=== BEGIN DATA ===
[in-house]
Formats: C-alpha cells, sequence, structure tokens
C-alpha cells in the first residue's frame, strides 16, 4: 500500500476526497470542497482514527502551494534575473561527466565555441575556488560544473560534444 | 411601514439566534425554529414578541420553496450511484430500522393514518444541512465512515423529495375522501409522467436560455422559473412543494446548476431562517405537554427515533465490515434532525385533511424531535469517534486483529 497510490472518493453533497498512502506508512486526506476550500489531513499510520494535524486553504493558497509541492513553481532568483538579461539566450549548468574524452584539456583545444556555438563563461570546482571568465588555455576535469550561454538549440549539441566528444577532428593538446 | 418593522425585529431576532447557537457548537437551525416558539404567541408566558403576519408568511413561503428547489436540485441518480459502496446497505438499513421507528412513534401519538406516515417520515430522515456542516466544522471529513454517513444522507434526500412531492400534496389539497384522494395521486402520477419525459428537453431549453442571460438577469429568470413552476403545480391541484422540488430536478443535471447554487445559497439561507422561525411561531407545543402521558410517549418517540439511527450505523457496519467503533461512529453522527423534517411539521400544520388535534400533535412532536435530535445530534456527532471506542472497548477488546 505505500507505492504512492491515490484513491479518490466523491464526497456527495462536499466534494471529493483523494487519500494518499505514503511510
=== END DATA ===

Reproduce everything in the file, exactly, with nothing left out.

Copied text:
[in-house]
Formats: C-alpha cells, sequence, structure tokens
C-alpha cells in the first residue's frame, strides 16, 4: 500500500476526497470542497482514527502551494534575473561527466565555441575556488560544473560534444 | 411601514439566534425554529414578541420553496450511484430500522393514518444541512465512515423529495375522501409522467436560455422559473412543494446548476431562517405537554427515533465490515434532525385533511424531535469517534486483529 497510490472518493453533497498512502506508512486526506476550500489531513499510520494535524486553504493558497509541492513553481532568483538579461539566450549548468574524452584539456583545444556555438563563461570546482571568465588555455576535469550561454538549440549539441566528444577532428593538446 | 418593522425585529431576532447557537457548537437551525416558539404567541408566558403576519408568511413561503428547489436540485441518480459502496446497505438499513421507528412513534401519538406516515417520515430522515456542516466544522471529513454517513444522507434526500412531492400534496389539497384522494395521486402520477419525459428537453431549453442571460438577469429568470413552476403545480391541484422540488430536478443535471447554487445559497439561507422561525411561531407545543402521558410517549418517540439511527450505523457496519467503533461512529453522527423534517411539521400544520388535534400533535412532536435530535445530534456527532471506542472497548477488546 505505500507505492504512492491515490484513491479518490466523491464526497456527495462536499466534494471529493483523494487519500494518499505514503511510